The Family Educational Rights and Privacy Act of 1974 (FERPA) is a Federal law that protects the privacy of student education records. The law applies to all schools that receive funds under an applicable program of the U.S. Department of Education. FERPA deals specifically with the education records of students, affording them certain rights with respect to those records. For purposes of definition, education records are those records which are:
FERPA gives students who reach the age of 18 or who attend a post-secondary institution the right to inspect and review their own education records. Furthermore, the right to request amendment of records and to have some control over the disclosure of personally identifiable information from these records shifts from the parent to the student at this time.
FERPA applies to the education records of persons who are or have been in attendance in post-secondary institutions, including students in cooperative and correspondence study programs, video conference, satellite, internet or other electronic forms. FERPA does not apply to records of applicants for admission who are denied acceptance or, if accepted, do not attend an institution.
For more information regarding FERPA, visit the U.S. Department of Education.
Those records directly related to a student and maintained by the institution or by a party acting for the institution are considered education records. The term "education records" does not include the following:
Records of instructional, supervisory, administrative, and certain educational information that is in the sole possession of the maker thereof, and are not accessible or revealed to any other individual except a substitute who performs on a temporary basis (as defined in the institutional personnel policy) the duties of the individual who made the records.
Records maintained by a law enforcement unit of the educational agency or institution that were created by that law enforcement unit for the purpose of law enforcement.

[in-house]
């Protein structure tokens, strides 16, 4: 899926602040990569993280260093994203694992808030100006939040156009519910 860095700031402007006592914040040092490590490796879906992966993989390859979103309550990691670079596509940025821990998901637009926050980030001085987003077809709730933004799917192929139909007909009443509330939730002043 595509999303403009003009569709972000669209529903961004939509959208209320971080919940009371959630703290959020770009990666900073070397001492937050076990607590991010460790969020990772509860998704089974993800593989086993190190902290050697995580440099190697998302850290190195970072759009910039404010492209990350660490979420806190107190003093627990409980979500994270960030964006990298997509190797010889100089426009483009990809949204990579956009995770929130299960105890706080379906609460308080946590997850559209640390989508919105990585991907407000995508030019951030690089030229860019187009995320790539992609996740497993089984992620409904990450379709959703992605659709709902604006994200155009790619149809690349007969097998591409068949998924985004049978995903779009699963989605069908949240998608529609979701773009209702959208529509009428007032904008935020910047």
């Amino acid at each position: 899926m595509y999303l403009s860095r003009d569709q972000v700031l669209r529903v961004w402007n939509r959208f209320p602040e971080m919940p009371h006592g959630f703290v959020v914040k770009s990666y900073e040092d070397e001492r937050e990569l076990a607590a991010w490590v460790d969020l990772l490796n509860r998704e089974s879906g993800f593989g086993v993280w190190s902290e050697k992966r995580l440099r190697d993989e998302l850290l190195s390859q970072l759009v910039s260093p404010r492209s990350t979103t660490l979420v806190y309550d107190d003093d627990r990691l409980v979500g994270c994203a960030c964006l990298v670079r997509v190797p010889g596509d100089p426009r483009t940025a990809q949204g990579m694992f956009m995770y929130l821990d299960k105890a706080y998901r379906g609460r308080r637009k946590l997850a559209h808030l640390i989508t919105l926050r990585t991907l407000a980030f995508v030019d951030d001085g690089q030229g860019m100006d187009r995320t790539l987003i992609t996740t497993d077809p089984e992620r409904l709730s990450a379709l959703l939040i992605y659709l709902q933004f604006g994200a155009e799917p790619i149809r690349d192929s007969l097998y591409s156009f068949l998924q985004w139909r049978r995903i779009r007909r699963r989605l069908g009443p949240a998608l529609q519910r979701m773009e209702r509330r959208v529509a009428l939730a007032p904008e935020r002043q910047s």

Records relating to individuals who are employed by the institution, which are made and maintained in the normal course of business, relate exclusively to individuals in their capacity as employees, and are not available for use for any other purpose. Records of individuals who are employed as a result of their status as students (for example, work study students) are education records.
Records relating to a student which are:
Faculty, administration, student employees, clerical and professional employees, and other persons who manage student records information.
This includes contractors, consultants, volunteers and other outside providers used by the University of Colorado Boulder. These include the University of Colorado Foundation and the National Student Clearinghouse.
It means the demonstrated need to know by those officials of an institution who act in the student's educational interest. Any school official who needs information about a student in the course of performing instructional, advisory, or administrative duties for the University of Colorado Boulder has a legitimate educational interest.
Boulder Campus Use Practices for Sending Student Data through E-mail and Fax
Students may release their academic records to their parents, a prospective employer, insurance companies, etc., by providing written consent. The notice of written consent must include the following information:
Welcome back! As classes start next week, remember the following dates for adding and dropping courses. Unless otherwise noted, all deadlines below end at 11:59 p.m. on the day listed.
If you intend to graduate in May 2014, be sure to complete all the items below by the dates listed.
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